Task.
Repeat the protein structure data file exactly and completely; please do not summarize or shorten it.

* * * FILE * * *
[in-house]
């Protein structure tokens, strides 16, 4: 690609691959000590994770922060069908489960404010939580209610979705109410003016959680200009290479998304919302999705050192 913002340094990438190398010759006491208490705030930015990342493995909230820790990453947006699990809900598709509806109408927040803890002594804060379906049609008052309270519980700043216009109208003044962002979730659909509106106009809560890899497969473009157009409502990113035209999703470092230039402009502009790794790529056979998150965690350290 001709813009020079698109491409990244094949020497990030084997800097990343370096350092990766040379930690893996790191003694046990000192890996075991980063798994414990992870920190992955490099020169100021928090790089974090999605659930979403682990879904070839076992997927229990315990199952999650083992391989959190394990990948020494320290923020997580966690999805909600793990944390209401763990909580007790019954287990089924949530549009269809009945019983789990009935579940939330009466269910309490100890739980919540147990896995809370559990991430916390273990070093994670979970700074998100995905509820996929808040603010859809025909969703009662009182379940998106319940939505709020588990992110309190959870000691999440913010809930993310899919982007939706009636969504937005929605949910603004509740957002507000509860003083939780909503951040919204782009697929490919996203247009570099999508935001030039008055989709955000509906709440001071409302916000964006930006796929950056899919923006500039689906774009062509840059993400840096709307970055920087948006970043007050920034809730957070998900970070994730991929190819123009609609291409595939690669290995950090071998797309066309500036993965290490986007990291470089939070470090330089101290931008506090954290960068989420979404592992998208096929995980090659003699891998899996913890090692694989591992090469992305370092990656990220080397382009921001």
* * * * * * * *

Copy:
[in-house]
């Protein structure tokens, strides 16, 4: 690609691959000590994770922060069908489960404010939580209610979705109410003016959680200009290479998304919302999705050192 913002340094990438190398010759006491208490705030930015990342493995909230820790990453947006699990809900598709509806109408927040803890002594804060379906049609008052309270519980700043216009109208003044962002979730659909509106106009809560890899497969473009157009409502990113035209999703470092230039402009502009790794790529056979998150965690350290 001709813009020079698109491409990244094949020497990030084997800097990343370096350092990766040379930690893996790191003694046990000192890996075991980063798994414990992870920190992955490099020169100021928090790089974090999605659930979403682990879904070839076992997927229990315990199952999650083992391989959190394990990948020494320290923020997580966690999805909600793990944390209401763990909580007790019954287990089924949530549009269809009945019983789990009935579940939330009466269910309490100890739980919540147990896995809370559990991430916390273990070093994670979970700074998100995905509820996929808040603010859809025909969703009662009182379940998106319940939505709020588990992110309190959870000691999440913010809930993310899919982007939706009636969504937005929605949910603004509740957002507000509860003083939780909503951040919204782009697929490919996203247009570099999508935001030039008055989709955000509906709440001071409302916000964006930006796929950056899919923006500039689906774009062509840059993400840096709307970055920087948006970043007050920034809730957070998900970070994730991929190819123009609609291409595939690669290995950090071998797309066309500036993965290490986007990291470089939070470090330089101290931008506090954290960068989420979404592992998208096929995980090659003699891998899996913890090692694989591992090469992305370092990656990220080397382009921001």